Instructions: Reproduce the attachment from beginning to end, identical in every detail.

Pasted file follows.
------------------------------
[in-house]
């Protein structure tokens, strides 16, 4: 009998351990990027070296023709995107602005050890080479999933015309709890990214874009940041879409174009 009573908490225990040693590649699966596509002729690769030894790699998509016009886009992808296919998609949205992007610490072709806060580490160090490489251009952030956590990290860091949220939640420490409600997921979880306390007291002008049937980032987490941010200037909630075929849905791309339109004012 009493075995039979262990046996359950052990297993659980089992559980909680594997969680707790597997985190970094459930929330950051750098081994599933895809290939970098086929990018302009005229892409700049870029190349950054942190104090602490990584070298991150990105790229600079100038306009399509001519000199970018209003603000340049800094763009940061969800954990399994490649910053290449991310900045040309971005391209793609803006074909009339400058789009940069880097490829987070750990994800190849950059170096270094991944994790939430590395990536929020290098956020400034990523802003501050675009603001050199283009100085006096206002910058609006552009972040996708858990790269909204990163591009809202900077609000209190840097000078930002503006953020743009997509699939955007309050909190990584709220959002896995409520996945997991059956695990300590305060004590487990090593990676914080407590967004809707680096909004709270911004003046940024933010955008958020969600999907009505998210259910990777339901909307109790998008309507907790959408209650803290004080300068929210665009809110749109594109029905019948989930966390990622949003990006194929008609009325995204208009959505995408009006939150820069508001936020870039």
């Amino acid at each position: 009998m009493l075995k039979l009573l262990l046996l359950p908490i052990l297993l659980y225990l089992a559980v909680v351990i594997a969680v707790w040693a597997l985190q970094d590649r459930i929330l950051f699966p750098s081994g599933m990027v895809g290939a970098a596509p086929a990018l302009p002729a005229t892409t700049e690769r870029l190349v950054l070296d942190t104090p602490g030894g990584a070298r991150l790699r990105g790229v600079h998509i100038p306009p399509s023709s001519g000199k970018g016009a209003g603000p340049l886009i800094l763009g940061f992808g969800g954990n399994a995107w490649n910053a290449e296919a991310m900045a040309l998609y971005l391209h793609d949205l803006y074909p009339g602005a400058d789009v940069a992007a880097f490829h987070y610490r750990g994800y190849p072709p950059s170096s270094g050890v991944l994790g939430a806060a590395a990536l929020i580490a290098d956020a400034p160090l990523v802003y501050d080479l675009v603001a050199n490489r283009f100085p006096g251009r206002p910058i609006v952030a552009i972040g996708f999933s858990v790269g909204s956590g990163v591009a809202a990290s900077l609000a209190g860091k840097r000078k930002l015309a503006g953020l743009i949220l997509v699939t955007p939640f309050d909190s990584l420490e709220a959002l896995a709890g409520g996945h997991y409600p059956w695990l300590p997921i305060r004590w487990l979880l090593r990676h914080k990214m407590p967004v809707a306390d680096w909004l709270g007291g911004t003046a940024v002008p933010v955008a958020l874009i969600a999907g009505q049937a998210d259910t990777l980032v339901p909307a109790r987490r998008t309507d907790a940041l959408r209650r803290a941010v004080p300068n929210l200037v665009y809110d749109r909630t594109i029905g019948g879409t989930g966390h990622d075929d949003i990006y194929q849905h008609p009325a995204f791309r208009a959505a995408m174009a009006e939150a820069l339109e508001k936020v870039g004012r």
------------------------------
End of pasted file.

[in-house]
């Protein structure tokens, strides 16, 4: 009998351990990027070296023709995107602005050890080479999933015309709890990214874009940041879409174009 009573908490225990040693590649699966596509002729690769030894790699998509016009886009992808296919998609949205992007610490072709806060580490160090490489251009952030956590990290860091949220939640420490409600997921979880306390007291002008049937980032987490941010200037909630075929849905791309339109004012 009493075995039979262990046996359950052990297993659980089992559980909680594997969680707790597997985190970094459930929330950051750098081994599933895809290939970098086929990018302009005229892409700049870029190349950054942190104090602490990584070298991150990105790229600079100038306009399509001519000199970018209003603000340049800094763009940061969800954990399994490649910053290449991310900045040309971005391209793609803006074909009339400058789009940069880097490829987070750990994800190849950059170096270094991944994790939430590395990536929020290098956020400034990523802003501050675009603001050199283009100085006096206002910058609006552009972040996708858990790269909204990163591009809202900077609000209190840097000078930002503006953020743009997509699939955007309050909190990584709220959002896995409520996945997991059956695990300590305060004590487990090593990676914080407590967004809707680096909004709270911004003046940024933010955008958020969600999907009505998210259910990777339901909307109790998008309507907790959408209650803290004080300068929210665009809110749109594109029905019948989930966390990622949003990006194929008609009325995204208009959505995408009006939150820069508001936020870039």
């Amino acid at each position: 009998m009493l075995k039979l009573l262990l046996l359950p908490i052990l297993l659980y225990l089992a559980v909680v351990i594997a969680v707790w040693a597997l985190q970094d590649r459930i929330l950051f699966p750098s081994g599933m990027v895809g290939a970098a596509p086929a990018l302009p002729a005229t892409t700049e690769r870029l190349v950054l070296d942190t104090p602490g030894g990584a070298r991150l790699r990105g790229v600079h998509i100038p306009p399509s023709s001519g000199k970018g016009a209003g603000p340049l886009i800094l763009g940061f992808g969800g954990n399994a995107w490649n910053a290449e296919a991310m900045a040309l998609y971005l391209h793609d949205l803006y074909p009339g602005a400058d789009v940069a992007a880097f490829h987070y610490r750990g994800y190849p072709p950059s170096s270094g050890v991944l994790g939430a806060a590395a990536l929020i580490a290098d956020a400034p160090l990523v802003y501050d080479l675009v603001a050199n490489r283009f100085p006096g251009r206002p910058i609006v952030a552009i972040g996708f999933s858990v790269g909204s956590g990163v591009a809202a990290s900077l609000a209190g860091k840097r000078k930002l015309a503006g953020l743009i949220l997509v699939t955007p939640f309050d909190s990584l420490e709220a959002l896995a709890g409520g996945h997991y409600p059956w695990l300590p997921i305060r004590w487990l979880l090593r990676h914080k990214m407590p967004v809707a306390d680096w909004l709270g007291g911004t003046a940024v002008p933010v955008a958020l874009i969600a999907g009505q049937a998210d259910t990777l980032v339901p909307a109790r987490r998008t309507d907790a940041l959408r209650r803290a941010v004080p300068n929210l200037v665009y809110d749109r909630t594109i029905g019948g879409t989930g966390h990622d075929d949003i990006y194929q849905h008609p009325a995204f791309r208009a959505a995408m174009a009006e939150a820069l339109e508001k936020v870039g004012r």